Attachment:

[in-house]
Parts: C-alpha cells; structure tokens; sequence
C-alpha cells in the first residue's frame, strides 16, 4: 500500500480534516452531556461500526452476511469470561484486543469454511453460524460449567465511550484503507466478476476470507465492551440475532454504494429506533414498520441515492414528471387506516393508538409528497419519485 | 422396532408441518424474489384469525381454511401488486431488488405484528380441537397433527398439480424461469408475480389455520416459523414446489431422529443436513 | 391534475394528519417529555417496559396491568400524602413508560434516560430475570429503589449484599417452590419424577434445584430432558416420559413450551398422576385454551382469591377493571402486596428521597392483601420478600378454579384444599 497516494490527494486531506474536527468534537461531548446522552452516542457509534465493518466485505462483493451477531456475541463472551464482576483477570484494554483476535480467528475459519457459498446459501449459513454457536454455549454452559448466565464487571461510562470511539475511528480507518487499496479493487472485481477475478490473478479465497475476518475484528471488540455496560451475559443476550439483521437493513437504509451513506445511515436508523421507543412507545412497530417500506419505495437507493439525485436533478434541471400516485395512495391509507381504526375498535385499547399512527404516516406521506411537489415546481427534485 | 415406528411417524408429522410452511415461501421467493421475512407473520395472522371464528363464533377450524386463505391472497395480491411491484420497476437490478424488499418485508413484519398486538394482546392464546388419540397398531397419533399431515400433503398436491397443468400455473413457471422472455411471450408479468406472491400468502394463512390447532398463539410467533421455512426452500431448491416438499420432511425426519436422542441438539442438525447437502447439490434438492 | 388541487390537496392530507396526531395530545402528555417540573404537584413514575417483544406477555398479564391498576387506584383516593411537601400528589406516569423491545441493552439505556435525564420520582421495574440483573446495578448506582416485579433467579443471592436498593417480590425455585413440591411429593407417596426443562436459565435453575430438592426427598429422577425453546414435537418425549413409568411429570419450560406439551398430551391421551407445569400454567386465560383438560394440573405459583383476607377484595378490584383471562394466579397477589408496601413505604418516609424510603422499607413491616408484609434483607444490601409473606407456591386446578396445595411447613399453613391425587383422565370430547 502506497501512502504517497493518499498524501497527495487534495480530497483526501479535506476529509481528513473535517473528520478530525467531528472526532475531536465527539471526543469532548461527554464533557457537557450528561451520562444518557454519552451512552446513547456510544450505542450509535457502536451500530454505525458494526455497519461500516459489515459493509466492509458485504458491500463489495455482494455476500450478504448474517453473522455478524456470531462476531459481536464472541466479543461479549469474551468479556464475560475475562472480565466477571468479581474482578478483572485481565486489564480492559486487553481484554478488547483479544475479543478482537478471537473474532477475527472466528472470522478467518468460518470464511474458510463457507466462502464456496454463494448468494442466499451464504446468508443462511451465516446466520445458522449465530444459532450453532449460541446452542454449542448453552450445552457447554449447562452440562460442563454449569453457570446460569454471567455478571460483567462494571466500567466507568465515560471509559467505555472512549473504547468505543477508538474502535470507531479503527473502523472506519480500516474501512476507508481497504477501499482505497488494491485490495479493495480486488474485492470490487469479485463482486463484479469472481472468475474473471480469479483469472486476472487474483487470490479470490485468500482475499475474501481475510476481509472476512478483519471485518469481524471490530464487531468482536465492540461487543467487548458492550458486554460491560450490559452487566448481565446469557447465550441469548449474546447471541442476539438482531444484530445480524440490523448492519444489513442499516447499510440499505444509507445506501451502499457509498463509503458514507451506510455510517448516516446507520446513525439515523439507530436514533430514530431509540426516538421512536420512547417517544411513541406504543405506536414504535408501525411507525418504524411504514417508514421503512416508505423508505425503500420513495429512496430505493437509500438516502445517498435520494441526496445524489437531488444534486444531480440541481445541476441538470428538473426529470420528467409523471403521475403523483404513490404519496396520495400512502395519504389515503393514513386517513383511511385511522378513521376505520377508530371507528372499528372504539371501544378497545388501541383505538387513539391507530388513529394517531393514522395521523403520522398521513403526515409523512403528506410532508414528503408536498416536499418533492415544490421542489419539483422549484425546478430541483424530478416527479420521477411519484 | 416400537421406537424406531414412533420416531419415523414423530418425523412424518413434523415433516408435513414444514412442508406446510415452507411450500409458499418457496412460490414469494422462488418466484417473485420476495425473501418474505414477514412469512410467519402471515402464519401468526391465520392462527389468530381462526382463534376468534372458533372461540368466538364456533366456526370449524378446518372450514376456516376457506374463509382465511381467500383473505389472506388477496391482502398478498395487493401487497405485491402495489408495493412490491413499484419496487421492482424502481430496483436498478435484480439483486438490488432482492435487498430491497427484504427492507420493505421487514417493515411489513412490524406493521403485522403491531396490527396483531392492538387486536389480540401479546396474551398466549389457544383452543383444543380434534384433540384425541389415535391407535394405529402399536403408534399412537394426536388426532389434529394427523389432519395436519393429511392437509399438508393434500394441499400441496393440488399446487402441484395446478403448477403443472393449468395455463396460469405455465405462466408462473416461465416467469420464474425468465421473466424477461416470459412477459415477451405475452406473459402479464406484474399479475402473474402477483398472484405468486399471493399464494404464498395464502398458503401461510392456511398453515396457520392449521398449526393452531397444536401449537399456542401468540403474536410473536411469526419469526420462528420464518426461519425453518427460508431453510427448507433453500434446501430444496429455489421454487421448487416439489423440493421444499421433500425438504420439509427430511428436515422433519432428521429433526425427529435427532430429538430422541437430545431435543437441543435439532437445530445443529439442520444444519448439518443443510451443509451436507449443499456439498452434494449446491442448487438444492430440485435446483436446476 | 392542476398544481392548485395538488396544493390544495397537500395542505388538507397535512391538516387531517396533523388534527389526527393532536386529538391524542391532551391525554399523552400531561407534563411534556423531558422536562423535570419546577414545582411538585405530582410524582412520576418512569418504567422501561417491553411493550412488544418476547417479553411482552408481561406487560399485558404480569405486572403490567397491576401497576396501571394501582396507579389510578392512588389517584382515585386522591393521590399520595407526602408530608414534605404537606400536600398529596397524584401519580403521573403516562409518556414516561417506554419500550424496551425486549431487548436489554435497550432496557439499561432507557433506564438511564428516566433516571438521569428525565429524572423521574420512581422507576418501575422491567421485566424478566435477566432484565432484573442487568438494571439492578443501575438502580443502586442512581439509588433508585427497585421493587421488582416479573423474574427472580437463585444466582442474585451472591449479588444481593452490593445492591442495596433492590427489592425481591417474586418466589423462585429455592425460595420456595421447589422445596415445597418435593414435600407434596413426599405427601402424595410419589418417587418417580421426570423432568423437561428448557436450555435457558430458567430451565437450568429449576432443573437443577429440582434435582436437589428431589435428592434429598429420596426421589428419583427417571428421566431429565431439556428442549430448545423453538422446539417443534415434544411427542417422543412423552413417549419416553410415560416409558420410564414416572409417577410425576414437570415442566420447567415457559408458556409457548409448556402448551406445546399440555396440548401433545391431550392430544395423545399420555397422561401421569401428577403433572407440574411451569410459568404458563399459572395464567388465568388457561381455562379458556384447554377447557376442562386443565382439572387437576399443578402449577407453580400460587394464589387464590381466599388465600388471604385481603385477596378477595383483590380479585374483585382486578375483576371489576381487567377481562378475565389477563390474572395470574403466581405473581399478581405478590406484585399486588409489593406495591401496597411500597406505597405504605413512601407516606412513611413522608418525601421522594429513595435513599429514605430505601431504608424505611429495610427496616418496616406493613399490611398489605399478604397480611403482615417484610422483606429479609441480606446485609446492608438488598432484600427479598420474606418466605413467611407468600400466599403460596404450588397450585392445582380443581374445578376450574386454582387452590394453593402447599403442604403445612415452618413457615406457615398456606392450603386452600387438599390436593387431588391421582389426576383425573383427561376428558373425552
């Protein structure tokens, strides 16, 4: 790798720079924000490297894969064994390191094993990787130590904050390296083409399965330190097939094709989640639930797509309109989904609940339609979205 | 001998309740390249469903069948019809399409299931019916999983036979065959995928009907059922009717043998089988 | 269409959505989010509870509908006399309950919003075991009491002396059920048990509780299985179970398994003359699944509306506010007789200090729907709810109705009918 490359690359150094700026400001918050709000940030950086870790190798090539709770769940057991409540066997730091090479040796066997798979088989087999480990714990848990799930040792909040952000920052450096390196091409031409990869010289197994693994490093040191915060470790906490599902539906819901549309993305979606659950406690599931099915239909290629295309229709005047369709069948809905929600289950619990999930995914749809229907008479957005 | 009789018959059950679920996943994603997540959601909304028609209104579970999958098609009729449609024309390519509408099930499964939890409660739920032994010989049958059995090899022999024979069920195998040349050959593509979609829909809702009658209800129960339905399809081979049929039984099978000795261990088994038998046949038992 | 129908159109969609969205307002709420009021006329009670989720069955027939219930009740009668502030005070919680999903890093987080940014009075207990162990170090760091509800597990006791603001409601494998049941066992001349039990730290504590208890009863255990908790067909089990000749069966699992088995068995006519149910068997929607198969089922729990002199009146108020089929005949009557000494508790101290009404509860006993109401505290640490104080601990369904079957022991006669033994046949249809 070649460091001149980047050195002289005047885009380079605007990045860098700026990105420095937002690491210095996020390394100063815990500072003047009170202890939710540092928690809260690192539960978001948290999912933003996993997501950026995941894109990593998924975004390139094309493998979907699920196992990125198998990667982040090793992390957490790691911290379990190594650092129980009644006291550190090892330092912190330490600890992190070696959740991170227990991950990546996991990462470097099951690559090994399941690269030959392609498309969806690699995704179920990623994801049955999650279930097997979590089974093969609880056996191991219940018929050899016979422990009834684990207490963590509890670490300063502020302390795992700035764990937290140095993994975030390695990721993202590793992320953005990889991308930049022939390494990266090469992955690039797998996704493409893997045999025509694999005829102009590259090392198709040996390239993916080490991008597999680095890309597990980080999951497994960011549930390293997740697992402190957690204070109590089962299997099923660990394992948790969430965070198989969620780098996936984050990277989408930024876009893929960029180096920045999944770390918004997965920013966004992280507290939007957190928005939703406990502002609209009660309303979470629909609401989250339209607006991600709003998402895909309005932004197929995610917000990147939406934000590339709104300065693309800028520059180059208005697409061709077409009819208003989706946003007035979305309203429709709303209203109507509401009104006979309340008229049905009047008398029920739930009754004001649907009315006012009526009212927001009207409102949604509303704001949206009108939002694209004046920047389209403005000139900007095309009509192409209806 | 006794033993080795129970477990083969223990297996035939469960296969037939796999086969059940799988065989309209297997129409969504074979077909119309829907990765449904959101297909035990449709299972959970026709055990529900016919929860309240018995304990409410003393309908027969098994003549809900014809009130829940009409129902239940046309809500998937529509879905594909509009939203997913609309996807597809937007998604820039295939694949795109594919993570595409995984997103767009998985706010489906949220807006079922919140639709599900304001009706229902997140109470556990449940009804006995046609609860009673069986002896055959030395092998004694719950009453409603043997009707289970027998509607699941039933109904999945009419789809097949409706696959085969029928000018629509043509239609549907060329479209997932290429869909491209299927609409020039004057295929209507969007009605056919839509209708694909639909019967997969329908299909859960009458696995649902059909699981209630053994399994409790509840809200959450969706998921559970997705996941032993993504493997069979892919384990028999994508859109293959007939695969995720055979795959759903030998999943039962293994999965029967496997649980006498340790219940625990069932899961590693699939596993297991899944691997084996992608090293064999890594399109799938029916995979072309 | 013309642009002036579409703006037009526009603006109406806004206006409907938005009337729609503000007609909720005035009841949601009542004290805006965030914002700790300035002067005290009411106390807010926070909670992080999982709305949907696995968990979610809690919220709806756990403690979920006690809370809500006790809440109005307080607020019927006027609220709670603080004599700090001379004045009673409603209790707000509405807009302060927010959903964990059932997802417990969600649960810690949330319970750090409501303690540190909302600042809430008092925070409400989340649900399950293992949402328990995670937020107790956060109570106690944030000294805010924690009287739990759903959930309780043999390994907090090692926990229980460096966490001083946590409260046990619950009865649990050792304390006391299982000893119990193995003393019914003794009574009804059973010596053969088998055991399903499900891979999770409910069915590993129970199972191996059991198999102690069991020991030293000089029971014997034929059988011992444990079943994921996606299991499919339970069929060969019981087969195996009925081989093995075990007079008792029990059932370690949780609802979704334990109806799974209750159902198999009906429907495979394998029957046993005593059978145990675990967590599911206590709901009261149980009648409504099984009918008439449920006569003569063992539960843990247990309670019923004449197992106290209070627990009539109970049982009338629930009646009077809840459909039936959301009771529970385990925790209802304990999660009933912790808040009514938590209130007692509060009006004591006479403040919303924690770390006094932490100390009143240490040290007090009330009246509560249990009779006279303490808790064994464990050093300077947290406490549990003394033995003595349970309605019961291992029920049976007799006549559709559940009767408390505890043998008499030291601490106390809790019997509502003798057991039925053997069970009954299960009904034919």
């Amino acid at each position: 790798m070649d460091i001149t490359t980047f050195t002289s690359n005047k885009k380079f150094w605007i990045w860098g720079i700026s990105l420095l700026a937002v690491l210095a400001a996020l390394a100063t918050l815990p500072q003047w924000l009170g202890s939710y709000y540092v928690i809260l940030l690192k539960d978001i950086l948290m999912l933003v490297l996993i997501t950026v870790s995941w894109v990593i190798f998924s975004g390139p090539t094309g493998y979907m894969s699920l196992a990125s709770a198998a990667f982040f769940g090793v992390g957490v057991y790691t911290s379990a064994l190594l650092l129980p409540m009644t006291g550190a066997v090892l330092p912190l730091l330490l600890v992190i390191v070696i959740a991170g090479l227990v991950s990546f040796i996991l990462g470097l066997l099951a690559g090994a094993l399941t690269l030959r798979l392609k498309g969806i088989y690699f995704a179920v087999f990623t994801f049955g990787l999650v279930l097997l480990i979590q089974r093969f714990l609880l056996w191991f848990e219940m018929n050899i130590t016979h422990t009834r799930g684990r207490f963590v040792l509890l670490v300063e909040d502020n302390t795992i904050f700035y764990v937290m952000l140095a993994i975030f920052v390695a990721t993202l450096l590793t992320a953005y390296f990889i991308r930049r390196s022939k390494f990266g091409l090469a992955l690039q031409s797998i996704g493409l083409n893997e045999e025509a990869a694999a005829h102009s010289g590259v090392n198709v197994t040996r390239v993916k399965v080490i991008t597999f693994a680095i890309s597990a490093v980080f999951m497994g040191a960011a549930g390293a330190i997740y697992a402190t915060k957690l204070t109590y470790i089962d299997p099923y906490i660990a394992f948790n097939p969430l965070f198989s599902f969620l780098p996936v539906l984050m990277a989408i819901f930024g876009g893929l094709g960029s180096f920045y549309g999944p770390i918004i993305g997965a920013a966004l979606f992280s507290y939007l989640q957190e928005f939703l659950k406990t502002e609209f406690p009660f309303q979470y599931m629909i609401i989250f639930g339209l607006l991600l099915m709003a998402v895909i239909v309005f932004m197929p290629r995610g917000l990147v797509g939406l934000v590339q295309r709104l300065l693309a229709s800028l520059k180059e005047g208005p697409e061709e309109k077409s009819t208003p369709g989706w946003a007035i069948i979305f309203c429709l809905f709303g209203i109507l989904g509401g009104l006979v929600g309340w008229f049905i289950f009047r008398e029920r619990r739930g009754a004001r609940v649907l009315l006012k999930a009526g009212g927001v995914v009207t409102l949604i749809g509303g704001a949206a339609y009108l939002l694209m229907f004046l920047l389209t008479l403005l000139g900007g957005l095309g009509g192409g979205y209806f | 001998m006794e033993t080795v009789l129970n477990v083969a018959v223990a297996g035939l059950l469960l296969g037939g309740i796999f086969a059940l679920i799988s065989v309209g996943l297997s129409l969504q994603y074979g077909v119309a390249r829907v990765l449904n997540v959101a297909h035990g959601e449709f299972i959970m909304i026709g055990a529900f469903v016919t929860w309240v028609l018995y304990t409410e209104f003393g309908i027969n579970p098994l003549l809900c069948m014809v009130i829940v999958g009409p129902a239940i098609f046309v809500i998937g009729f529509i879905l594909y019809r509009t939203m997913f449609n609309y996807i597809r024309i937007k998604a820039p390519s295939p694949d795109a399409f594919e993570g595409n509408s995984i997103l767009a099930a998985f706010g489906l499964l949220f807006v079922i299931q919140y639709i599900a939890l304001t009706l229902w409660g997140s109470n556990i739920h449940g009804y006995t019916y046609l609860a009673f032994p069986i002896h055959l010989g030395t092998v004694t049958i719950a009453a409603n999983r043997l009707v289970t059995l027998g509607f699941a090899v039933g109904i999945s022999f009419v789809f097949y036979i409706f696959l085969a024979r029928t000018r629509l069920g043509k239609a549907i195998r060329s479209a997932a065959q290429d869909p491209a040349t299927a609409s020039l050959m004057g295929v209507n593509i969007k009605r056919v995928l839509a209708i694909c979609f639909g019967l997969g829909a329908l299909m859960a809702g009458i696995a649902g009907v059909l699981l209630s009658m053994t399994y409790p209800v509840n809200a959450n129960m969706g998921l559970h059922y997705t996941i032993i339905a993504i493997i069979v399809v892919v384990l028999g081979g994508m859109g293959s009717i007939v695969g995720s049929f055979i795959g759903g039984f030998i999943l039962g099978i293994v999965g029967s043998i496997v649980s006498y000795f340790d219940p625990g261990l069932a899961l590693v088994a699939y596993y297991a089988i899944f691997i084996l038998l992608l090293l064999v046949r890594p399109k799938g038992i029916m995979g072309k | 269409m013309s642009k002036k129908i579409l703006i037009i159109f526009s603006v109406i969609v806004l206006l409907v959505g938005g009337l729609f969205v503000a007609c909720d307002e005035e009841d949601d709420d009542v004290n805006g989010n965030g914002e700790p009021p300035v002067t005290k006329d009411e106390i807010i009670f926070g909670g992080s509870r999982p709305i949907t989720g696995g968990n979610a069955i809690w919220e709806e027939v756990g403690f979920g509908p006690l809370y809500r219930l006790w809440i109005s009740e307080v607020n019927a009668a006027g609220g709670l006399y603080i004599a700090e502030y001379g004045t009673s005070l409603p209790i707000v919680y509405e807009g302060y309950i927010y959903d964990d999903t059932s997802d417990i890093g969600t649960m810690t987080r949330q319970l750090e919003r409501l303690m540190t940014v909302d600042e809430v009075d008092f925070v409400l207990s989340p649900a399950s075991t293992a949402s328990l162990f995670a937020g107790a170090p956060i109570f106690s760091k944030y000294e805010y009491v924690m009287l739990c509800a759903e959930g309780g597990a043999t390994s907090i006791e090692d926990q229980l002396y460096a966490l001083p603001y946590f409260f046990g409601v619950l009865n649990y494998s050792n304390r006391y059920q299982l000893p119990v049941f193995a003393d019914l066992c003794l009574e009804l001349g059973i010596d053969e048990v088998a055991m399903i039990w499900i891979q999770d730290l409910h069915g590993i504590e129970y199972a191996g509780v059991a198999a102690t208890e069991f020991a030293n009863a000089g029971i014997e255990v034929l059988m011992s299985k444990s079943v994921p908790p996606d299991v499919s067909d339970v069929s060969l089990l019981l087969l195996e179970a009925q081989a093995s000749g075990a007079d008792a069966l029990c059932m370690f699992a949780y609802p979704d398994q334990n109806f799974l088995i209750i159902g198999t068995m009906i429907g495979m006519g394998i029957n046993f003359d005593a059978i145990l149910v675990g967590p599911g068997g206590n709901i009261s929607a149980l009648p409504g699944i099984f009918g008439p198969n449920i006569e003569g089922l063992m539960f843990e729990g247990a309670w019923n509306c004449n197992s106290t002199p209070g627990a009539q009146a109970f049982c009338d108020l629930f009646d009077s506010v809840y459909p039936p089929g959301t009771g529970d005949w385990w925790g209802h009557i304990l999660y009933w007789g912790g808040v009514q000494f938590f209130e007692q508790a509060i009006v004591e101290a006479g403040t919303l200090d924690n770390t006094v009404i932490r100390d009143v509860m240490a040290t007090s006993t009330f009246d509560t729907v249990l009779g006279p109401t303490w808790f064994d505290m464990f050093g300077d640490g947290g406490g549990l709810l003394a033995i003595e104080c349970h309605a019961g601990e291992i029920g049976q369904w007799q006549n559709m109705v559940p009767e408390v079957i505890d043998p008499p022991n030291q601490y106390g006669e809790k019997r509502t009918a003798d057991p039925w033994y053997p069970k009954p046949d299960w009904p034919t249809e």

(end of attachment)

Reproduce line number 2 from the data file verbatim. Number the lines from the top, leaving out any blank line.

Parts: C-alpha cells; structure tokens; sequence